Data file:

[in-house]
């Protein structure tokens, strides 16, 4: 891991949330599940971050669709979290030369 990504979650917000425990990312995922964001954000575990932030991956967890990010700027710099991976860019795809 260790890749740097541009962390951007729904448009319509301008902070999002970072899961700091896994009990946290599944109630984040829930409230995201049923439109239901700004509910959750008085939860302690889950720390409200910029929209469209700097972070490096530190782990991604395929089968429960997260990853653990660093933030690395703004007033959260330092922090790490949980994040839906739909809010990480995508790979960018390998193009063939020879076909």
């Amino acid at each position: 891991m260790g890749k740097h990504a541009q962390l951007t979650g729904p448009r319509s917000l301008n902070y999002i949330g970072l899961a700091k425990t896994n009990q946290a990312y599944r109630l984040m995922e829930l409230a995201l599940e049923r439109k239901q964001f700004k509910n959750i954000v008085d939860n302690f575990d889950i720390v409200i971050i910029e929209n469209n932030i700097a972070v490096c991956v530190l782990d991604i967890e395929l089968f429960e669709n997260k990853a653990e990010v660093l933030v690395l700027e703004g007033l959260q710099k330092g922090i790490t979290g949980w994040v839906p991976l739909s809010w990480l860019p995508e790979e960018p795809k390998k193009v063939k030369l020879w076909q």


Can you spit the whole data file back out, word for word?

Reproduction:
[in-house]
């Protein structure tokens, strides 16, 4: 891991949330599940971050669709979290030369 990504979650917000425990990312995922964001954000575990932030991956967890990010700027710099991976860019795809 260790890749740097541009962390951007729904448009319509301008902070999002970072899961700091896994009990946290599944109630984040829930409230995201049923439109239901700004509910959750008085939860302690889950720390409200910029929209469209700097972070490096530190782990991604395929089968429960997260990853653990660093933030690395703004007033959260330092922090790490949980994040839906739909809010990480995508790979960018390998193009063939020879076909």
């Amino acid at each position: 891991m260790g890749k740097h990504a541009q962390l951007t979650g729904p448009r319509s917000l301008n902070y999002i949330g970072l899961a700091k425990t896994n009990q946290a990312y599944r109630l984040m995922e829930l409230a995201l599940e049923r439109k239901q964001f700004k509910n959750i954000v008085d939860n302690f575990d889950i720390v409200i971050i910029e929209n469209n932030i700097a972070v490096c991956v530190l782990d991604i967890e395929l089968f429960e669709n997260k990853a653990e990010v660093l933030v690395l700027e703004g007033l959260q710099k330092g922090i790490t979290g949980w994040v839906p991976l739909s809010w990480l860019p995508e790979e960018p795809k390998k193009v063939k030369l020879w076909q």